The driving experience intensified when the roads turned to black ice and the snow fell, ever so delicate at first. I got an occasional meow from my cat sitting on my lap. My husband gripped his steering wheel for dear life. He didn’t know up from down, or left from right, wrestling with the truck monster, swerving like a maniacal serpent through treacherous mountain roads. When we did stop off the road, he looked increasingly clammy and startled, dizzy from hyperventilating.
If only we consulted our manual, we would have known this tip.
Handy U-Haul Manual #2:
AVOID crashes by slowing down. Reduce your speed from what you would normally drive your car under similar road conditions. Drive defensively – anticipate stops, brake early and never follow closely.
Duh. Sure, this is good advice if you have brakes. It became obvious that the brakes were not at full strength. No brakes, no slowing, no stopping. Just panicking and sweating, profuse sweating.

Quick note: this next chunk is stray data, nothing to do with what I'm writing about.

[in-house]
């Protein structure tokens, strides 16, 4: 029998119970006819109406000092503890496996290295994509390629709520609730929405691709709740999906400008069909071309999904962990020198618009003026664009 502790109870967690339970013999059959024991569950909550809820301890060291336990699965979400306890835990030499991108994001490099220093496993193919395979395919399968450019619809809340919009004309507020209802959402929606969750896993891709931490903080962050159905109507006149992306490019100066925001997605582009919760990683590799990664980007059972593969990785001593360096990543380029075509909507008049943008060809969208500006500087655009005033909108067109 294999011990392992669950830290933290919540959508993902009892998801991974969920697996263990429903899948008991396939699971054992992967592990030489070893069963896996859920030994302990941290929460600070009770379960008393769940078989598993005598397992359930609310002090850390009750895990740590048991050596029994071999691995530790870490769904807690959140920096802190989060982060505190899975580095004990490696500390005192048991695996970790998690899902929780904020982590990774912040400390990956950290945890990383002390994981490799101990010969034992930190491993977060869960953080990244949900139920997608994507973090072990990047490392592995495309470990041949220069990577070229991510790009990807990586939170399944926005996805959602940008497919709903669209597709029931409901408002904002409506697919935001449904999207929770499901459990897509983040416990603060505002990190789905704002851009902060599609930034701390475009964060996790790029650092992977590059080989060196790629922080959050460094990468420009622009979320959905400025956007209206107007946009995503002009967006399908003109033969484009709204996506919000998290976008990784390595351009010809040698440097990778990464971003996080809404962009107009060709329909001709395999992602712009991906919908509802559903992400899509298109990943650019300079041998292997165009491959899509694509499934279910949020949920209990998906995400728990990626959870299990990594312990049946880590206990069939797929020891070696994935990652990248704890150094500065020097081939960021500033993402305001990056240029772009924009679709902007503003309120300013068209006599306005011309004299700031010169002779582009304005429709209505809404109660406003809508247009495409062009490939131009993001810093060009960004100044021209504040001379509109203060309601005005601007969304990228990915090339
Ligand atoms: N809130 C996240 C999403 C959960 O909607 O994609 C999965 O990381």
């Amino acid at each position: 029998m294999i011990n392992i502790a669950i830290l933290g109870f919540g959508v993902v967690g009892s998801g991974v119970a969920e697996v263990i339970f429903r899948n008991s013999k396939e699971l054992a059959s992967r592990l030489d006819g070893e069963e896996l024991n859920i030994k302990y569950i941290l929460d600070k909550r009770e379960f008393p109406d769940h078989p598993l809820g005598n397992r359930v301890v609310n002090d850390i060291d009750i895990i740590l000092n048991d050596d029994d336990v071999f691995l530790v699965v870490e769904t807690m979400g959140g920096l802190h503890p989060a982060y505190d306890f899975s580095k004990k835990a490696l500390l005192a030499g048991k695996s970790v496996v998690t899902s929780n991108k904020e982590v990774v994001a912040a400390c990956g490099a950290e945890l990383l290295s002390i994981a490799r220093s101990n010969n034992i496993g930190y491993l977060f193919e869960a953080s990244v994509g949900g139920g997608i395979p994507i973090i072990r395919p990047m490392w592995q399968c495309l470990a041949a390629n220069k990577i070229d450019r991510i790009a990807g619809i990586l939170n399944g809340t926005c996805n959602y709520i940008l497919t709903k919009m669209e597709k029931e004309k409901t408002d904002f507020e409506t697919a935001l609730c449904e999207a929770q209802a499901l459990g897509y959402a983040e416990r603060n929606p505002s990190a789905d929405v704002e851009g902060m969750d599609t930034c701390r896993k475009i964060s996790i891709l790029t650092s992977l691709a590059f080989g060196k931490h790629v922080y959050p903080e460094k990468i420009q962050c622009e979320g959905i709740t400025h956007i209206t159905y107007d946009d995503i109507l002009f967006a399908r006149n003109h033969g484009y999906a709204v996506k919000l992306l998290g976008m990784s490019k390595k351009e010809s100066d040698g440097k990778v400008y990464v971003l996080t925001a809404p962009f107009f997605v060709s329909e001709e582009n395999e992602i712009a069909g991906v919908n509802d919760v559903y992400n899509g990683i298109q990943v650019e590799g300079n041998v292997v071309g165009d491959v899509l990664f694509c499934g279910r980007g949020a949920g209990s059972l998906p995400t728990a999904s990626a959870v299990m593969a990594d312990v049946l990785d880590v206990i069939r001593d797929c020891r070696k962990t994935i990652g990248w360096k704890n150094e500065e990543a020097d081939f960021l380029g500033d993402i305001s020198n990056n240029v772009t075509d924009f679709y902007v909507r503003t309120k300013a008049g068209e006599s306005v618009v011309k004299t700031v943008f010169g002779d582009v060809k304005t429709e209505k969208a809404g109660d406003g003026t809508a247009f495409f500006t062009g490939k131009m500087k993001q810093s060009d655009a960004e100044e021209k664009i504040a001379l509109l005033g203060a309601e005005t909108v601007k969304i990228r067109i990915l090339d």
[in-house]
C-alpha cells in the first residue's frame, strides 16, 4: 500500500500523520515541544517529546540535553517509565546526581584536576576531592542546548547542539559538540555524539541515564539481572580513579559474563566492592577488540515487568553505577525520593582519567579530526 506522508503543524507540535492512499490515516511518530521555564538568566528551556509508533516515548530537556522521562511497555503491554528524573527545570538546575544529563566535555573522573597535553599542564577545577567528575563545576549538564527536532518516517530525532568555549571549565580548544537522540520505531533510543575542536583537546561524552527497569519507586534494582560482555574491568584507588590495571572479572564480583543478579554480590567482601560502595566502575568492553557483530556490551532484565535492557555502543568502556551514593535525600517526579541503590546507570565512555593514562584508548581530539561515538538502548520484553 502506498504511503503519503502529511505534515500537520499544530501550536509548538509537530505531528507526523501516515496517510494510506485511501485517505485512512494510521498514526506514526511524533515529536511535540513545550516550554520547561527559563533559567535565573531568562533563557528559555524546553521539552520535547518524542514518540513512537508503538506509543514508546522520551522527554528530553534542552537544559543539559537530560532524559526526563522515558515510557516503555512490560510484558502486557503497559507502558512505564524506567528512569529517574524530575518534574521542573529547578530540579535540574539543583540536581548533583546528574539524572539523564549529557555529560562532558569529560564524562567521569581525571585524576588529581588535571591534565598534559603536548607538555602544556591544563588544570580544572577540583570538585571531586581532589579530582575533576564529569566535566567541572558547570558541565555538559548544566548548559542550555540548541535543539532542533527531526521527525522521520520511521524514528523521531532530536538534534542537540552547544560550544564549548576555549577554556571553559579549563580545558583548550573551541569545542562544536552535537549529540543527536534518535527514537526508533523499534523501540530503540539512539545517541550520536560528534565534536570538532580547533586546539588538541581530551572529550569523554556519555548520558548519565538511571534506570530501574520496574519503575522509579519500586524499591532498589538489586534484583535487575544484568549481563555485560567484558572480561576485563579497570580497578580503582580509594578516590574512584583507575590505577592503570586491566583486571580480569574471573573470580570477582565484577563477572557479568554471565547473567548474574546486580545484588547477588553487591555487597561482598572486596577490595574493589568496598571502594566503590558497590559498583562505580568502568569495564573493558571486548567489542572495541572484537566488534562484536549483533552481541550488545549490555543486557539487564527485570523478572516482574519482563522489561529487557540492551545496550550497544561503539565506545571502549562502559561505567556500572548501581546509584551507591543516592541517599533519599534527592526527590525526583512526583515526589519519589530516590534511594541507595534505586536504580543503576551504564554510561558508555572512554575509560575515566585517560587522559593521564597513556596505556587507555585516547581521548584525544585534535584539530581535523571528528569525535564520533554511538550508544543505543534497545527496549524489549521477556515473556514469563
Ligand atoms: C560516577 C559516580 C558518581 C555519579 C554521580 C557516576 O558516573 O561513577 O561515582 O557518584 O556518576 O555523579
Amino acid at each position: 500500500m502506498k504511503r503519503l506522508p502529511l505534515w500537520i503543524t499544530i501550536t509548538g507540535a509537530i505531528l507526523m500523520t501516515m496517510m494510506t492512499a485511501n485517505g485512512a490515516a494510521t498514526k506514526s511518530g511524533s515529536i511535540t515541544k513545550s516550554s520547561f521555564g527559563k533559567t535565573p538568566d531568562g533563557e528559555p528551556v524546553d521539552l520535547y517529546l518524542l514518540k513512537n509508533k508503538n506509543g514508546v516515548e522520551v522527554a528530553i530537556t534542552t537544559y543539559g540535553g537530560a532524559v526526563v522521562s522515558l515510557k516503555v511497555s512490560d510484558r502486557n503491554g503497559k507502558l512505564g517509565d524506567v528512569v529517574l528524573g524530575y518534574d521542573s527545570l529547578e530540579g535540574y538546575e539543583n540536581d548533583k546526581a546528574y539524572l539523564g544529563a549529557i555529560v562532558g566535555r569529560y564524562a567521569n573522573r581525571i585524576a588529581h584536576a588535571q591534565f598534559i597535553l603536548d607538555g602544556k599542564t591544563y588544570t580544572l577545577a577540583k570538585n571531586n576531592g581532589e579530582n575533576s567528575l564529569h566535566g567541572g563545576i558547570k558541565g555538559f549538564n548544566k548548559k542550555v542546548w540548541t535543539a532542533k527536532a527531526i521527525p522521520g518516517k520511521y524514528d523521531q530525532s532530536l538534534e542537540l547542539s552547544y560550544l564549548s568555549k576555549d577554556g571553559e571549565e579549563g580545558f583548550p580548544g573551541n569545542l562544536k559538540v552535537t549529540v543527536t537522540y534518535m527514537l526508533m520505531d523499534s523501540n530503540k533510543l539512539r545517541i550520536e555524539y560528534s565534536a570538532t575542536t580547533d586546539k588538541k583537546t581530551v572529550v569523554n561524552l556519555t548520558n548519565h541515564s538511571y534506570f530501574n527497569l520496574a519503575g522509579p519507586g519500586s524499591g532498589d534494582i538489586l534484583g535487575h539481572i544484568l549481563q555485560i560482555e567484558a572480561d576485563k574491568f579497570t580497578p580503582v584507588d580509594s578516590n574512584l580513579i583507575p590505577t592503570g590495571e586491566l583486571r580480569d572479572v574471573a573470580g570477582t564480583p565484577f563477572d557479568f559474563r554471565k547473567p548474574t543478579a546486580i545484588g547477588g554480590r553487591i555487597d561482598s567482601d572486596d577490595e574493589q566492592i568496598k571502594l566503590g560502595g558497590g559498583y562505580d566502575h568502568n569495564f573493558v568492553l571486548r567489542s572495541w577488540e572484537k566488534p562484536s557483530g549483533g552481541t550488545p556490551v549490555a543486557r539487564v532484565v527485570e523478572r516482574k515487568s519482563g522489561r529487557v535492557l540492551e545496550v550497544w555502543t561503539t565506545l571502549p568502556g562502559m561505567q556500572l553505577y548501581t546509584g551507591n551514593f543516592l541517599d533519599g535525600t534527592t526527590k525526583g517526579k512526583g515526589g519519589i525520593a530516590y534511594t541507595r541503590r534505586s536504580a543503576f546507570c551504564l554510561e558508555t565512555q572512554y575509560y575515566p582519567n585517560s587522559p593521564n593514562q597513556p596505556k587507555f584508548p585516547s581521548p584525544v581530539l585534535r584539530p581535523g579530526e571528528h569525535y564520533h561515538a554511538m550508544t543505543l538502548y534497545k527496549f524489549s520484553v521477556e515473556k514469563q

We stopped somewhere in Wyoming for the night. While I was in the lobby checking into our motel, my Bumble husband flew through the parking lot toward the lobby entrance, and ripped off the overhang. The overhang lay littered in pieces all over the parking lot, while my husband was nowhere. He blasted through like a tornado.
If only this tip would have been relevant.
Handy U-Haul Manual #3:
U-Haul trucks are taller than passenger cars. If you don’t know the overhead clearance, get out of the truck and make certain that you are clear of any obstruction. Do not guess.
I stared at the hotel clerk, “Did he just rip that thing off?”
Then, in a most southern accent, “Yes. I do believe he did.”
Oh, man. I shuffled off calmly, without another word. Maybe they would think it was the wind.
DAY TWO – Christmas Eve
The snow fall picked up, followed by more black ice, counter-steering, and wrestling with the truck beast. I had moments when I considered abandoning ship altogether. We don’t need that junk we’re hauling, I’d tell myself. We can probably pick that stuff up at flea market. We could get our photos and our precious belongings, and save ourselves.
When we reached Nevada it was dark, with at least a couple of feet of snow on the ground. We were starving and stopped at a casino for a Christmas Eve breakfast; pancakes, scrambled eggs, biscuits and gravy. It was fabulous. Nothing ever tasted so good.